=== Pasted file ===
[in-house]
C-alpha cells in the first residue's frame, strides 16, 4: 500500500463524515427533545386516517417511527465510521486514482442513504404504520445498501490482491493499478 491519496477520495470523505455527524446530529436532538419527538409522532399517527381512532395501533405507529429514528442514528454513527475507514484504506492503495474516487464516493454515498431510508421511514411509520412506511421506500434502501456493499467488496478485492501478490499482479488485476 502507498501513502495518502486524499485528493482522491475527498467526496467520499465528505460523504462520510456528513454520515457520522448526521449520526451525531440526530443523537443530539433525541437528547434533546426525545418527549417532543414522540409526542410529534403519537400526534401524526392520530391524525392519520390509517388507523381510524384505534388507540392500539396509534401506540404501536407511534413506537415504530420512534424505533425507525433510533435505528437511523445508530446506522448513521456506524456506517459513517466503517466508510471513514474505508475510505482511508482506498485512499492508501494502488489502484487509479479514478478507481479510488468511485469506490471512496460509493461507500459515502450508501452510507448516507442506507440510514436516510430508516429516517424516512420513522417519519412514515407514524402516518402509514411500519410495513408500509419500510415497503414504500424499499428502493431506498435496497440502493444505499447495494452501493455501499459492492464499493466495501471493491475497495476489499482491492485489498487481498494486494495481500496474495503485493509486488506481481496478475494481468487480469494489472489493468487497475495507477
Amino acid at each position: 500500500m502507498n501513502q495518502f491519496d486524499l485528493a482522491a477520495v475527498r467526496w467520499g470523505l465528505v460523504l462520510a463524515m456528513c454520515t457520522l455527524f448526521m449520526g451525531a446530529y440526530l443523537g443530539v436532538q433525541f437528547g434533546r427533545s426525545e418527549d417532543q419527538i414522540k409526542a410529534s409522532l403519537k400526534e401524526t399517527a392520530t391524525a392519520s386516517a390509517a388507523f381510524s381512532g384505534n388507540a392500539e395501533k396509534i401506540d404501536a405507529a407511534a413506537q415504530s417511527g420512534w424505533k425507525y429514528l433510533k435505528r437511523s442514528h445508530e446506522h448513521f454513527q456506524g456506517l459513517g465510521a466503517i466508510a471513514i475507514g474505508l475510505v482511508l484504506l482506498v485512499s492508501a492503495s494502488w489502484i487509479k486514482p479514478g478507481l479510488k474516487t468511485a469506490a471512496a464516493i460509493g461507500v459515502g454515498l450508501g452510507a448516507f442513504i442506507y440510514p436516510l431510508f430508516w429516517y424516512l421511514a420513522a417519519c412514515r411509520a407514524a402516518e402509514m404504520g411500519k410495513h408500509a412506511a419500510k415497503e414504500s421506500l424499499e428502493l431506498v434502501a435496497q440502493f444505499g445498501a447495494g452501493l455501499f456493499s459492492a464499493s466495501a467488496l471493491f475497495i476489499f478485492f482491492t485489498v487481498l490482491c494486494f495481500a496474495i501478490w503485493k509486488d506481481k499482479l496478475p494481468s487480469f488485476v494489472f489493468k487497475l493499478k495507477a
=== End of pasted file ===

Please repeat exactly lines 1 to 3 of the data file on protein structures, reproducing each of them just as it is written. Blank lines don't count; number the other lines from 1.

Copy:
[in-house]
C-alpha cells in the first residue's frame, strides 16, 4: 500500500463524515427533545386516517417511527465510521486514482442513504404504520445498501490482491493499478 491519496477520495470523505455527524446530529436532538419527538409522532399517527381512532395501533405507529429514528442514528454513527475507514484504506492503495474516487464516493454515498431510508421511514411509520412506511421506500434502501456493499467488496478485492501478490499482479488485476 502507498501513502495518502486524499485528493482522491475527498467526496467520499465528505460523504462520510456528513454520515457520522448526521449520526451525531440526530443523537443530539433525541437528547434533546426525545418527549417532543414522540409526542410529534403519537400526534401524526392520530391524525392519520390509517388507523381510524384505534388507540392500539396509534401506540404501536407511534413506537415504530420512534424505533425507525433510533435505528437511523445508530446506522448513521456506524456506517459513517466503517466508510471513514474505508475510505482511508482506498485512499492508501494502488489502484487509479479514478478507481479510488468511485469506490471512496460509493461507500459515502450508501452510507448516507442506507440510514436516510430508516429516517424516512420513522417519519412514515407514524402516518402509514411500519410495513408500509419500510415497503414504500424499499428502493431506498435496497440502493444505499447495494452501493455501499459492492464499493466495501471493491475497495476489499482491492485489498487481498494486494495481500496474495503485493509486488506481481496478475494481468487480469494489472489493468487497475495507477
Amino acid at each position: 500500500m502507498n501513502q495518502f491519496d486524499l485528493a482522491a477520495v475527498r467526496w467520499g470523505l465528505v460523504l462520510a463524515m456528513c454520515t457520522l455527524f448526521m449520526g451525531a446530529y440526530l443523537g443530539v436532538q433525541f437528547g434533546r427533545s426525545e418527549d417532543q419527538i414522540k409526542a410529534s409522532l403519537k400526534e401524526t399517527a392520530t391524525a392519520s386516517a390509517a388507523f381510524s381512532g384505534n388507540a392500539e395501533k396509534i401506540d404501536a405507529a407511534a413506537q415504530s417511527g420512534w424505533k425507525y429514528l433510533k435505528r437511523s442514528h445508530e446506522h448513521f454513527q456506524g456506517l459513517g465510521a466503517i466508510a471513514i475507514g474505508l475510505v482511508l484504506l482506498v485512499s492508501a492503495s494502488w489502484i487509479k486514482p479514478g478507481l479510488k474516487t468511485a469506490a471512496a464516493i460509493g461507500v459515502g454515498l450508501g452510507a448516507f442513504i442506507y440510514p436516510l431510508f430508516w429516517y424516512l421511514a420513522a417519519c412514515r411509520a407514524a402516518e402509514m404504520g411500519k410495513h408500509a412506511a419500510k415497503e414504500s421506500l424499499e428502493l431506498v434502501a435496497q440502493f444505499g445498501a447495494g452501493l455501499f456493499s459492492a464499493s466495501a467488496l471493491f475497495i476489499f478485492f482491492t485489498v487481498l490482491c494486494f495481500a496474495i501478490w503485493k509486488d506481481k499482479l496478475p494481468s487480469f488485476v494489472f489493468k487497475l493499478k495507477a